Sales 2.0 Tools Have Their Place, But Where Is It?
Dave Kurlan is a top-rated speaker, best-selling author, sales thought leader and highly regarded sales development expert.
I am so fed up with the Sales 2.0 hysteria.
Sales 2.0 - it's about getting found and using the social networking tools to make connections - and that's all good.
But none of it replaces good old fashioned Sales 0.0 or 1.0 and to believe it does is a dangerous thing.
Whether you are performing SEO to help you get found, using LinkedIn, Facebook, Google or Twitter to let people know you are here, or using any one of the array of cool new tools to determine how best to connect, make the connection or continue the dialog, all of these tools are used as a means of getting your new prospect to the phone and/or a face to face meeting.
What you can't do with Sales 2.0 tools is use them to sell. You can't take short cuts, you can't sell or have a conversation via email and you can't express yourself effectively in print unless you are an award winning novelist; and most prospects don't have the attention span to read that many words.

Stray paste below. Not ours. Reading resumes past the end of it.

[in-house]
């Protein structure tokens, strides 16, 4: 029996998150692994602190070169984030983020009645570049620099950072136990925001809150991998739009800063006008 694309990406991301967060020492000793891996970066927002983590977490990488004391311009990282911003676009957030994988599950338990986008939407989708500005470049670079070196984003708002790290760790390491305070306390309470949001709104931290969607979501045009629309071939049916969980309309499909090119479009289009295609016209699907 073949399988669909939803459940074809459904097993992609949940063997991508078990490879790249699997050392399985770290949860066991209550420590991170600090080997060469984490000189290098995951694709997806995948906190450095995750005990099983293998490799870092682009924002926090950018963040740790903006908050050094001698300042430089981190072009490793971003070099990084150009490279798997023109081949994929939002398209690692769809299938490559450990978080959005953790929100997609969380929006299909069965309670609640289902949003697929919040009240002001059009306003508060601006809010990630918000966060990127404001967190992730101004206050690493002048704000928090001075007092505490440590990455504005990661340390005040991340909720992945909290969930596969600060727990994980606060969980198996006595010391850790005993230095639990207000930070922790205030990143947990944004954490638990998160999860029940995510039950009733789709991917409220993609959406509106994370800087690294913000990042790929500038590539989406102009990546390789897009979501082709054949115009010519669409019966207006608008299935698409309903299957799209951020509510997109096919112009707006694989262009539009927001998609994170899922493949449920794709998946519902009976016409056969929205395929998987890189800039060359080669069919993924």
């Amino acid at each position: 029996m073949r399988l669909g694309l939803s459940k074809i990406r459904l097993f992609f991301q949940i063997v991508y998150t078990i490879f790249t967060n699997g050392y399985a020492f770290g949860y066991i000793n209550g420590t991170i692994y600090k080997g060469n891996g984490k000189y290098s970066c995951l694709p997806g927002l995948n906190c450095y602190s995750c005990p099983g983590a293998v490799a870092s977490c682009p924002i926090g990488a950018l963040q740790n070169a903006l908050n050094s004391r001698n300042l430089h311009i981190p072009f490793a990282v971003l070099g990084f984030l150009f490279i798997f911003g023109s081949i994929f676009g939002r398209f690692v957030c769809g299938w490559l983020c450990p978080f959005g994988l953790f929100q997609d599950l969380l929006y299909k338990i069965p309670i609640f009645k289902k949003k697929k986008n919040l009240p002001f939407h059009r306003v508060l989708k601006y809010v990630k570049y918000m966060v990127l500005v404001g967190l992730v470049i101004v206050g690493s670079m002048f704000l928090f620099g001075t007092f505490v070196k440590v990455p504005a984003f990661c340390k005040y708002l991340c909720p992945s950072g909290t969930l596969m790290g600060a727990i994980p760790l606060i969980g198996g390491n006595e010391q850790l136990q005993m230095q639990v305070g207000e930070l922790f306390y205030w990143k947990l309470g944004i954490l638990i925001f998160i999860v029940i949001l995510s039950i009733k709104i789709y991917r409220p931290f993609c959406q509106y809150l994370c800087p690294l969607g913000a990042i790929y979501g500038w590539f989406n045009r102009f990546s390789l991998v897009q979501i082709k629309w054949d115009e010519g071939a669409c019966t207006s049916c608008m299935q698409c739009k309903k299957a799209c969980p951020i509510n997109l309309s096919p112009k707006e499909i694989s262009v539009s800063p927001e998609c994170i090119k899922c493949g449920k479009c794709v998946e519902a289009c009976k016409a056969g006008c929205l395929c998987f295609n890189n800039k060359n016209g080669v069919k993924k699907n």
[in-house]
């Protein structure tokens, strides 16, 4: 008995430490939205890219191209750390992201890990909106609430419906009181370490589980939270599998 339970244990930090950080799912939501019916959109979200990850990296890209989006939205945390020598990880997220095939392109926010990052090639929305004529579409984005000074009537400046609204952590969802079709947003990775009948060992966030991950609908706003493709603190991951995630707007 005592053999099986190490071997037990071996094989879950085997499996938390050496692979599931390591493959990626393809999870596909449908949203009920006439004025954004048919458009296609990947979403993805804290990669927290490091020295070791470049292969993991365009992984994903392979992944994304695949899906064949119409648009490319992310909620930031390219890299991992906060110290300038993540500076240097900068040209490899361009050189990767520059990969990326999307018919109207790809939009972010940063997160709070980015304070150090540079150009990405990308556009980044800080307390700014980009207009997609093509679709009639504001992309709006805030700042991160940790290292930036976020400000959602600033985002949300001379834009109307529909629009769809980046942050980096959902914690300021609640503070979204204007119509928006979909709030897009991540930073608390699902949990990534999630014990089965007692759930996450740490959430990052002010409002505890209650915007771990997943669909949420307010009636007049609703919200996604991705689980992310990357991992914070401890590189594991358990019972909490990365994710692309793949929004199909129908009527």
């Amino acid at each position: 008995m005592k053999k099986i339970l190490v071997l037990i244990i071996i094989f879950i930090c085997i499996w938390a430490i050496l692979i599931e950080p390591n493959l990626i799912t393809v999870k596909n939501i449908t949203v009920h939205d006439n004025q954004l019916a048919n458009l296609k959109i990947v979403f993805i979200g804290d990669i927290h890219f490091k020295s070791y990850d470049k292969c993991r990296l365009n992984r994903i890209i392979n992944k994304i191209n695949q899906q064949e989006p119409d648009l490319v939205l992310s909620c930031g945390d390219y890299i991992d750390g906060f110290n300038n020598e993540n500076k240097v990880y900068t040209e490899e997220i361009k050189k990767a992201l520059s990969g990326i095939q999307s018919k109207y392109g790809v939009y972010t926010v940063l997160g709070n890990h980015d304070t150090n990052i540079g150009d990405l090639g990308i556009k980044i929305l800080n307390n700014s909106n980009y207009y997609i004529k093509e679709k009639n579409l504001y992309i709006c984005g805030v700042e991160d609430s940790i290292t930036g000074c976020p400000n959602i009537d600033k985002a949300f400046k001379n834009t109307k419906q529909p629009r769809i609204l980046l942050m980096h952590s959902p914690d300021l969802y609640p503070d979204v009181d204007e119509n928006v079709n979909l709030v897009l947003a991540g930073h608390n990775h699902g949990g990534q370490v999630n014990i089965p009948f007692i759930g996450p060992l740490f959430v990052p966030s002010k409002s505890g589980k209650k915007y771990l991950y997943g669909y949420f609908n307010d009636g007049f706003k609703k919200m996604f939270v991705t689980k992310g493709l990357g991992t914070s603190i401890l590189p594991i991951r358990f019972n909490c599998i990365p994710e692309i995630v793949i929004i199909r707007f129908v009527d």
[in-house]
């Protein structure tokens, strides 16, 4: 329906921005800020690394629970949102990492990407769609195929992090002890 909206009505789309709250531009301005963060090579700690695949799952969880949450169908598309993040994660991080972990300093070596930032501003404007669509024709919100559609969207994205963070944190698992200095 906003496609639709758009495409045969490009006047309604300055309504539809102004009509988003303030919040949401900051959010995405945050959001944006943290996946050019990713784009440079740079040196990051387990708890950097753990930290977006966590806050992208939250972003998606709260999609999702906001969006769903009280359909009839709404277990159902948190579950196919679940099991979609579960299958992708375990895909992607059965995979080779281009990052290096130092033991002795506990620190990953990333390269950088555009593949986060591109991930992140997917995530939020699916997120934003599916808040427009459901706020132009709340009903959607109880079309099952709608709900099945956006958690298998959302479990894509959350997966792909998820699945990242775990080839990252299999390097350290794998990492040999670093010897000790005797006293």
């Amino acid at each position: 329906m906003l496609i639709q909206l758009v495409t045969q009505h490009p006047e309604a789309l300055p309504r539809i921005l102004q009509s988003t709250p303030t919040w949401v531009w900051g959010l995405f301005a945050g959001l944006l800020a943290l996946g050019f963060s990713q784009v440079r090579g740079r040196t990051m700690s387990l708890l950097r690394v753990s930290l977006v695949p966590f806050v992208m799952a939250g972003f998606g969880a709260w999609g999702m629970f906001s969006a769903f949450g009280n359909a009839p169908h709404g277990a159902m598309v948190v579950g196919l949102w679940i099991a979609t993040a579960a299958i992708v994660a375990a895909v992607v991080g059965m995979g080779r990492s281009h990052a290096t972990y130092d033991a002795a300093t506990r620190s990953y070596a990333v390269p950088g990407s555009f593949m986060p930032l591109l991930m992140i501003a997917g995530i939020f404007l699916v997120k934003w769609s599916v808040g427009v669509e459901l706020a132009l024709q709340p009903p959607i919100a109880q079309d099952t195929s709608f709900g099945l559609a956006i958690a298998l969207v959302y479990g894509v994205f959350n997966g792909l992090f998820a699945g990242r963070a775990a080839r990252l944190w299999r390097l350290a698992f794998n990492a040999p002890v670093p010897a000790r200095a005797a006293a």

If by using all of these tools, your salespeople still have an empty or weak pipeline, they must pick up the phone and make calls the way salespeople have been doing for decades. Of course it's more difficult to reach people today, but that is not a reason to stop calling. If you need to schedule meetings, they surely won't happen by themselves!
Sales 2.0 tools, just like the face-to-face networking that came before it, are supplements to phone calls, not the other way around. If you can't control it, you can't depend on it. If your salespeople must have 12 appointments per month, then they must plan to make calls to schedule 12 appointments per month. If along the way they happen to receive 4 introductions from customers, clients, their social networking or their local network, then great! Then they'll only need to make calls to schedule 8 appointments this month.
Sales 2.0 - I love the tools, but they don't replace the basics.